Also known as ‘Flip Teaching’, this is a form of blended learning where technology is used to switch (flip) the delivery of teaching content to students. This enables tutors to spend more time interacting with students during face to face sessions instead of lecturing.
The Flipped Classroom was mentioned in the Open University’s Innovating Pedagogy 2014. This annual report lays out the pedagogies that are most likely to make an impact upon the teaching and learning over the coming years. Each pedagogy mentioned is giving an impact rating and the expected timescale that it could be expected to have an effect. The flipped classroom is rated with a potential impact of ‘High’ and a timescale of ‘Medium (2-5 years)’.
Flipped Learning is a pedagogical approach in which direct instruction moves from the group learning space to the individual learning space, and the resulting group space is transformed into a dynamic, interactive learning environment where the educator guides students as they apply concepts and engage creatively in the subject matter. (Flipped Learning Network)
The traditional method of delivery is to deliver the bulk of the course content via a lecture. The students would try their best to both listen to the delivery whilst simultaneously try and make meaningful notes that they could refer back on at a later date. The students would then be given tasks to complete in their own time (homework) such as further reading or applying the knowledge gained during the lecture.
The flipped classroom reverses this instructional process and the bulk of the content is delivered to students at home through interactive, tutor-created videos and movies. Using these resources the students would first study the subject by themselves, make notes etc., essentially moving the lecture outside of the classroom. The student then applies that knowledge in the classroom by solving problems and doing practical work. The tutor takes on the role of a facilitator allowing for additional learning-based activities, including differentiated instruction and project-based learning, allowing more opportunity to spend 1:1 time with the students, especially those struggling.
Aaron Sams and Jon Bergmen of Woodland Park, CO are some of the pioneers of flipped learning and have completely flipped their classroom teaching with their students able to spend more time in class perfuming experiments and interacting with the tutors.
Another pioneers of the flipped classroom learning model is Salman Khan founder of the Khan Academy In this TED Talk he shares his story being creating the hugely successful not for profit Khan Academy and the power of the Flipped Classroom.
Through giving students more hands-on time with the tutor, they are better able to assimilate the information and create new ideas, skills that fall into the upper portion of Bloom’s Taxonomy. Evaluation of the Flipping the classroom has shown that it reduces the dropout rate among students and increases the amount of information that they learn.
A flipped approach means that the instruction no longer becomes a one-time only event and the student’s sole opportunity to acquire this information and take notes. Students can review the material as often as they need and at a pace best suited to them. This is something that students with additional needs such as Dyslexia or international students for whom English is a second language find invaluable.
Here in the Faculty of Environment, we have access to a number of technologies to create content for a flipped delivery. Leeds has Mediasite Lecture Capture for scheduled recordings and for at your desk recording, there is the Mediasite Personal Capture. For editing and converting video content recorded from outside the university there is Coral Video editor and Microsoft Movie Maker, both available for you desktop machine via the universities Software Centre.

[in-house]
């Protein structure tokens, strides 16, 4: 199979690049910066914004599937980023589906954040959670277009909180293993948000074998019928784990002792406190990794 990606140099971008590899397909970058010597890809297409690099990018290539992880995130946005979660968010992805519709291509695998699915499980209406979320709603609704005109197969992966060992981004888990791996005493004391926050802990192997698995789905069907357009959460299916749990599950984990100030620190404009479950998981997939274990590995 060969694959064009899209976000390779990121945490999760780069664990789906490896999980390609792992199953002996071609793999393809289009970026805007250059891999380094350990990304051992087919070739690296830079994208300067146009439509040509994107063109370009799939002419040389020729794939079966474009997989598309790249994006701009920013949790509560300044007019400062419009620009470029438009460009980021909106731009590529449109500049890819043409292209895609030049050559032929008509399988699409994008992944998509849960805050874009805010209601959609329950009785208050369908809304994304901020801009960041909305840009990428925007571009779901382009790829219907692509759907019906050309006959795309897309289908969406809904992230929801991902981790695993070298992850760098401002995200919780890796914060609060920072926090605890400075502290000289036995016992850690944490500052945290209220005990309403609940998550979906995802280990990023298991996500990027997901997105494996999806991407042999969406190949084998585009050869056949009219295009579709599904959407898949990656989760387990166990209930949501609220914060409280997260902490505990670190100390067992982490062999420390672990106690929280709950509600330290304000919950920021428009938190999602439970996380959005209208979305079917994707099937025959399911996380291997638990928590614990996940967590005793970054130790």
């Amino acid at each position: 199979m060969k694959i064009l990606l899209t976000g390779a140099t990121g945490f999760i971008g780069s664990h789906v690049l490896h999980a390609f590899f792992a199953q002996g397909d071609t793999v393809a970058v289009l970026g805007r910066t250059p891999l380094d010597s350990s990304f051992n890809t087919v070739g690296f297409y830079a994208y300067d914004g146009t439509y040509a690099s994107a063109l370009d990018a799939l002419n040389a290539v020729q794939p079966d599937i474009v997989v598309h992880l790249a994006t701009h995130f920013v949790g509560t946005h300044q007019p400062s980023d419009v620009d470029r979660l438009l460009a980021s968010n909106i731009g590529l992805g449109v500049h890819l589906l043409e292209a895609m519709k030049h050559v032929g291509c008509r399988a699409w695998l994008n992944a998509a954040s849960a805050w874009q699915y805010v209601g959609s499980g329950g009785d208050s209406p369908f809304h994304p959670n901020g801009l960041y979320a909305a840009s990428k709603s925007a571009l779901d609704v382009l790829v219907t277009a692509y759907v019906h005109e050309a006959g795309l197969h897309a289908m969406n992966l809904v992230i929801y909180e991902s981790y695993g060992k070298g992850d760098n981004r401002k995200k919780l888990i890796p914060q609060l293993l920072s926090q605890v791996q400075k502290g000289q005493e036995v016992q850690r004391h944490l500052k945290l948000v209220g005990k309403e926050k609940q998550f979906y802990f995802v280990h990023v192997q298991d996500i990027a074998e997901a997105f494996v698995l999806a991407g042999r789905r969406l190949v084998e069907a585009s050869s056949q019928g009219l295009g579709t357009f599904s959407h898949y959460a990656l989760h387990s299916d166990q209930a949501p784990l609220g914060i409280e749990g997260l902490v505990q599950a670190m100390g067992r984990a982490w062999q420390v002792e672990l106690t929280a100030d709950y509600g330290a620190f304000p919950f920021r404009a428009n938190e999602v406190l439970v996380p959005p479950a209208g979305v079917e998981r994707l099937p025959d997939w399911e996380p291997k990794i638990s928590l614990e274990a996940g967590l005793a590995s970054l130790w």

- The Flipped Classroom Model (YouTube)
A general overview presented in a simple way.
- I Flip, You Flip, We All Flip: Setting Up a Flipped Classroom (YouTube)
A little more about how to create content for a flipped classroom.
- Why I Flipped My Classroom (YouTube)
A teacher’s perspective of a flipped classroom.
- Educause: 7 Things You Should Know About Flipped Classrooms [PDF]
- Wikipedia: Flip Teaching
- Flipped learning network: A Professional Learning Community for Teachers Using Screencasting in Education
- Techsmith: Flipped Learning
- The flipped classroom: Turning Traditional Education on Its Head [Infographic]
- Scoop.it: The Flipped Classroom
- Edudemic: The 10 Best Web Tools for Flipped Classrooms
- Campus technology: 6 Expert Tips for Flipping the Classroom
- Flipped learning network: What is Flipped Learning? [PDF]
- Itse: Use mind maps to reinforce flipped learning
- University of Washington study, Flipped Learning in Higher Education: http://www.flippedlearning.org/cms/lib07/VA01923112/Centricity/Domain/41/HigherEdWhitePaper%20FINAL.pdf
- University of British Columbia study: Deslauriers, L., Schelew, E. & Wieman, C. (2011). Improved Learning in a Large-Enrollment Physics Class. Science, 13 May 2011, 332 (6031), 862-864. Flipped learning survey of 2,358 educators: http://flippedlearning.org/survey
- Survey of 109 teachers using, creating and sharing online resources in a flipped classroom: http://www.flippedlearning.org/cms/lib07/VA01923112/Centricity/Domain/41/OERRH_FLN%20Infographic.pdf
- What is flipped learning? Flipped Learning Network (FLN). (2014) The Four
- Pillars of F-L-I-P™ http://www.flippedlearning.org/cms/lib07/VA01923112/Centricity/Domain/41/FLIP_handout_FNL_Web.pdf
- Flipped learning: Rees, J. (2014) The flipped classroom is decadent
- and depraved. Blog posting, 5 May 2007.Accessed online, 14 October, 2014, at http://moreorlessbunk.wordpress.com/2014/05/05/